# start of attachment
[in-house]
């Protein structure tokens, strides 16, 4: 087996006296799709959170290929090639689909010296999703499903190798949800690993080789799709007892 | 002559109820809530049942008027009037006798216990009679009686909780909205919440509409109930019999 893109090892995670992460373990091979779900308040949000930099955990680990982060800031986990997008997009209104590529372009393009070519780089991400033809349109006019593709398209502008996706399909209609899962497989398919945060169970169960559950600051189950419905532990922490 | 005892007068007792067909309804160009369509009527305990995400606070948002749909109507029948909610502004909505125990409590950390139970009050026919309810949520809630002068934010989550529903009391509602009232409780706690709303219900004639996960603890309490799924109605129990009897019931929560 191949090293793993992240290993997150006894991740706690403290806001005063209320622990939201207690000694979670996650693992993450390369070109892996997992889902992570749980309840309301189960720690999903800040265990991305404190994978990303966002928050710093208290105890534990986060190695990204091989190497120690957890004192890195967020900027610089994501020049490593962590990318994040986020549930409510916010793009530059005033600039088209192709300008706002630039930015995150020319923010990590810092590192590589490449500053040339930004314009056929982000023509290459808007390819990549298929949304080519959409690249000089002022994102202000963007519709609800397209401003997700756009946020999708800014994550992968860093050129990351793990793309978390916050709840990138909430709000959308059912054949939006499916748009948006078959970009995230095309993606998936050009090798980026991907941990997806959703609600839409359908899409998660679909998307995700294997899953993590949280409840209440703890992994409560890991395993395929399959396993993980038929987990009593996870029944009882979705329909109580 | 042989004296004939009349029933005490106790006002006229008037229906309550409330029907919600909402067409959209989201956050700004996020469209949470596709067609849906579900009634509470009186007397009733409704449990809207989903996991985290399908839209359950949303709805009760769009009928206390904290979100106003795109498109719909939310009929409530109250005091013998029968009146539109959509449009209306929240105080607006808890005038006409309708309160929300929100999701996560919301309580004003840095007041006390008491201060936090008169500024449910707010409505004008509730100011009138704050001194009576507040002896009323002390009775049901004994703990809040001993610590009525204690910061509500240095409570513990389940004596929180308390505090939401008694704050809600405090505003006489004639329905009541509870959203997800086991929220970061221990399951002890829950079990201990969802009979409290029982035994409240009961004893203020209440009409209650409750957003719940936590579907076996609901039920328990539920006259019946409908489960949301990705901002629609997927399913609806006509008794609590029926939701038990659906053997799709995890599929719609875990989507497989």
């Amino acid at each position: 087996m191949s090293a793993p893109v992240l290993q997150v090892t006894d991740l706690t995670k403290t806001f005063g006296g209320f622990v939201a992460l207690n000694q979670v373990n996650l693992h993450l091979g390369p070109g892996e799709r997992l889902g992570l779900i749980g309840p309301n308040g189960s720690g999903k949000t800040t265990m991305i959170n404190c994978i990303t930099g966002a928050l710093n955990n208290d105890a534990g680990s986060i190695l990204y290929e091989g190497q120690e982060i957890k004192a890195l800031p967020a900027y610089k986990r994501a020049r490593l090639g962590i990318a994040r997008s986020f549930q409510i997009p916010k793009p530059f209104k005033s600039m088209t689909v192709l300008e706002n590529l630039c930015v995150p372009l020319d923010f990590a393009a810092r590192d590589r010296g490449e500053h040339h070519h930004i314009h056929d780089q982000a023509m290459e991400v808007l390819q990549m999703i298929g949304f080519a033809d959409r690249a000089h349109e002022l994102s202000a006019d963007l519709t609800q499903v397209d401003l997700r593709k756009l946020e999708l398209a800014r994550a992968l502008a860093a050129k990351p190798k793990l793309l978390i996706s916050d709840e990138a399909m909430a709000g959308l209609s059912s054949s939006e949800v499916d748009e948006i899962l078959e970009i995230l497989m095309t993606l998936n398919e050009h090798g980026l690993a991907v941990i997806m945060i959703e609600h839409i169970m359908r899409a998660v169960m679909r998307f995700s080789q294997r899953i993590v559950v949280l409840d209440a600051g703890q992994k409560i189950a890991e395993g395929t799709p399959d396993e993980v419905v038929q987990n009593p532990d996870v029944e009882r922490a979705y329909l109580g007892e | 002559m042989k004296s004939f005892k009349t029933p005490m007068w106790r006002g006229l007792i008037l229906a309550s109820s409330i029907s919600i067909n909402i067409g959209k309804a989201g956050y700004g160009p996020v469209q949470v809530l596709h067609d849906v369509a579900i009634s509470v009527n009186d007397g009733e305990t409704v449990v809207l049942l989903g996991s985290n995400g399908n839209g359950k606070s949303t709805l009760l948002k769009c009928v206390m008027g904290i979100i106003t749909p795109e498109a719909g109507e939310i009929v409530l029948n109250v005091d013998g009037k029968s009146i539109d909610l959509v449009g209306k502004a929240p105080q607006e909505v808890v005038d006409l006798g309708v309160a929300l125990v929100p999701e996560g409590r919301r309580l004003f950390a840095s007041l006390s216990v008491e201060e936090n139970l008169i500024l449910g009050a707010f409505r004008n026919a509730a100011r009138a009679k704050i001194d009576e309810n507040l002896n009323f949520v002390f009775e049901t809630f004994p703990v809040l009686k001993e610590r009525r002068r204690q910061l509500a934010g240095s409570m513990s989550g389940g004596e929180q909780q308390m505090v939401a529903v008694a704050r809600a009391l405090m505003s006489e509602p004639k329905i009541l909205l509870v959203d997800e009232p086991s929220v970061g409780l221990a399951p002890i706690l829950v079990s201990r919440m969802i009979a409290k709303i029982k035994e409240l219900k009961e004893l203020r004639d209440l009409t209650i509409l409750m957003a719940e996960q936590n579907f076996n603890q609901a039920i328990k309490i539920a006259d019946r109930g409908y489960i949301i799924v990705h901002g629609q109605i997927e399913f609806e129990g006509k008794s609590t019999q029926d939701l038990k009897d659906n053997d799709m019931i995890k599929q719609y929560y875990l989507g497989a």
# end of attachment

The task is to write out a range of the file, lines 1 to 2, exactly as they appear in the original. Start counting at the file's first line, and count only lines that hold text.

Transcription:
[in-house]
């Protein structure tokens, strides 16, 4: 087996006296799709959170290929090639689909010296999703499903190798949800690993080789799709007892 | 002559109820809530049942008027009037006798216990009679009686909780909205919440509409109930019999 893109090892995670992460373990091979779900308040949000930099955990680990982060800031986990997008997009209104590529372009393009070519780089991400033809349109006019593709398209502008996706399909209609899962497989398919945060169970169960559950600051189950419905532990922490 | 005892007068007792067909309804160009369509009527305990995400606070948002749909109507029948909610502004909505125990409590950390139970009050026919309810949520809630002068934010989550529903009391509602009232409780706690709303219900004639996960603890309490799924109605129990009897019931929560 191949090293793993992240290993997150006894991740706690403290806001005063209320622990939201207690000694979670996650693992993450390369070109892996997992889902992570749980309840309301189960720690999903800040265990991305404190994978990303966002928050710093208290105890534990986060190695990204091989190497120690957890004192890195967020900027610089994501020049490593962590990318994040986020549930409510916010793009530059005033600039088209192709300008706002630039930015995150020319923010990590810092590192590589490449500053040339930004314009056929982000023509290459808007390819990549298929949304080519959409690249000089002022994102202000963007519709609800397209401003997700756009946020999708800014994550992968860093050129990351793990793309978390916050709840990138909430709000959308059912054949939006499916748009948006078959970009995230095309993606998936050009090798980026991907941990997806959703609600839409359908899409998660679909998307995700294997899953993590949280409840209440703890992994409560890991395993395929399959396993993980038929987990009593996870029944009882979705329909109580 | 042989004296004939009349029933005490106790006002006229008037229906309550409330029907919600909402067409959209989201956050700004996020469209949470596709067609849906579900009634509470009186007397009733409704449990809207989903996991985290399908839209359950949303709805009760769009009928206390904290979100106003795109498109719909939310009929409530109250005091013998029968009146539109959509449009209306929240105080607006808890005038006409309708309160929300929100999701996560919301309580004003840095007041006390008491201060936090008169500024449910707010409505004008509730100011009138704050001194009576507040002896009323002390009775049901004994703990809040001993610590009525204690910061509500240095409570513990389940004596929180308390505090939401008694704050809600405090505003006489004639329905009541509870959203997800086991929220970061221990399951002890829950079990201990969802009979409290029982035994409240009961004893203020209440009409209650409750957003719940936590579907076996609901039920328990539920006259019946409908489960949301990705901002629609997927399913609806006509008794609590029926939701038990659906053997799709995890599929719609875990989507497989």